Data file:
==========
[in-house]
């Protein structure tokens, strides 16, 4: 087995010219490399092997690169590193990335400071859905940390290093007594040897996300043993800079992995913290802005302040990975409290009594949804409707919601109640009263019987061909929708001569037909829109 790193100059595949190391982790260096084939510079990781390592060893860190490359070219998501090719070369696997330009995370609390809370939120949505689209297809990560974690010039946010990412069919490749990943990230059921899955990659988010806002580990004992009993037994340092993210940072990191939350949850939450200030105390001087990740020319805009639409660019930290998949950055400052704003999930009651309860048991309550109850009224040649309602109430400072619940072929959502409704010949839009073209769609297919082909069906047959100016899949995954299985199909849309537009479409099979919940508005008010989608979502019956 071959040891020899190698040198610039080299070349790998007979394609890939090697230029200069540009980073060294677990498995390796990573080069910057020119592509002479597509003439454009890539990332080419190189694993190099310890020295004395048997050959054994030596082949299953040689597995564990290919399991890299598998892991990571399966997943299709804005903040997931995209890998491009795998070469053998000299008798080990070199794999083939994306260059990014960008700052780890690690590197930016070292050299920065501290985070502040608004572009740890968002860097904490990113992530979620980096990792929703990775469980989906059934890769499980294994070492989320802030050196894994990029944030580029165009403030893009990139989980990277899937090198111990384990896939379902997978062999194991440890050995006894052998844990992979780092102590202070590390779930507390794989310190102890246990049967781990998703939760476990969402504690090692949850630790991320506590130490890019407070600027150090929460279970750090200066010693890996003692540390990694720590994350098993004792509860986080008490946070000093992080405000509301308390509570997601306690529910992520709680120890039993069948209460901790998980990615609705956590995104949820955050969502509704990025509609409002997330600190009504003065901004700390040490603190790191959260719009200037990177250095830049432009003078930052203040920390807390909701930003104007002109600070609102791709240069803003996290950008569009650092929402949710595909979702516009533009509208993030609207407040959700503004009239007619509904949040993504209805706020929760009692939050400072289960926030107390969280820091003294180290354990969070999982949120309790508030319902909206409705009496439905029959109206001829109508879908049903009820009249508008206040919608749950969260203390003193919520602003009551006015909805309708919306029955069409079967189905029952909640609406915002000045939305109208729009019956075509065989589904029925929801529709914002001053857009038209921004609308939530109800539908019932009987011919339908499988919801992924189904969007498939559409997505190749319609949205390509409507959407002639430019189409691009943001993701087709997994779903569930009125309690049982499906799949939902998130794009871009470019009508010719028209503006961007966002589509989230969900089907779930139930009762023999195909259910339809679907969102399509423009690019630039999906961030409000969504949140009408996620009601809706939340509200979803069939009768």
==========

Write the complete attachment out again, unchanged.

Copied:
[in-house]
């Protein structure tokens, strides 16, 4: 087995010219490399092997690169590193990335400071859905940390290093007594040897996300043993800079992995913290802005302040990975409290009594949804409707919601109640009263019987061909929708001569037909829109 790193100059595949190391982790260096084939510079990781390592060893860190490359070219998501090719070369696997330009995370609390809370939120949505689209297809990560974690010039946010990412069919490749990943990230059921899955990659988010806002580990004992009993037994340092993210940072990191939350949850939450200030105390001087990740020319805009639409660019930290998949950055400052704003999930009651309860048991309550109850009224040649309602109430400072619940072929959502409704010949839009073209769609297919082909069906047959100016899949995954299985199909849309537009479409099979919940508005008010989608979502019956 071959040891020899190698040198610039080299070349790998007979394609890939090697230029200069540009980073060294677990498995390796990573080069910057020119592509002479597509003439454009890539990332080419190189694993190099310890020295004395048997050959054994030596082949299953040689597995564990290919399991890299598998892991990571399966997943299709804005903040997931995209890998491009795998070469053998000299008798080990070199794999083939994306260059990014960008700052780890690690590197930016070292050299920065501290985070502040608004572009740890968002860097904490990113992530979620980096990792929703990775469980989906059934890769499980294994070492989320802030050196894994990029944030580029165009403030893009990139989980990277899937090198111990384990896939379902997978062999194991440890050995006894052998844990992979780092102590202070590390779930507390794989310190102890246990049967781990998703939760476990969402504690090692949850630790991320506590130490890019407070600027150090929460279970750090200066010693890996003692540390990694720590994350098993004792509860986080008490946070000093992080405000509301308390509570997601306690529910992520709680120890039993069948209460901790998980990615609705956590995104949820955050969502509704990025509609409002997330600190009504003065901004700390040490603190790191959260719009200037990177250095830049432009003078930052203040920390807390909701930003104007002109600070609102791709240069803003996290950008569009650092929402949710595909979702516009533009509208993030609207407040959700503004009239007619509904949040993504209805706020929760009692939050400072289960926030107390969280820091003294180290354990969070999982949120309790508030319902909206409705009496439905029959109206001829109508879908049903009820009249508008206040919608749950969260203390003193919520602003009551006015909805309708919306029955069409079967189905029952909640609406915002000045939305109208729009019956075509065989589904029925929801529709914002001053857009038209921004609308939530109800539908019932009987011919339908499988919801992924189904969007498939559409997505190749319609949205390509409507959407002639430019189409691009943001993701087709997994779903569930009125309690049982499906799949939902998130794009871009470019009508010719028209503006961007966002589509989230969900089907779930139930009762023999195909259910339809679907969102399509423009690019630039999906961030409000969504949140009408996620009601809706939340509200979803069939009768």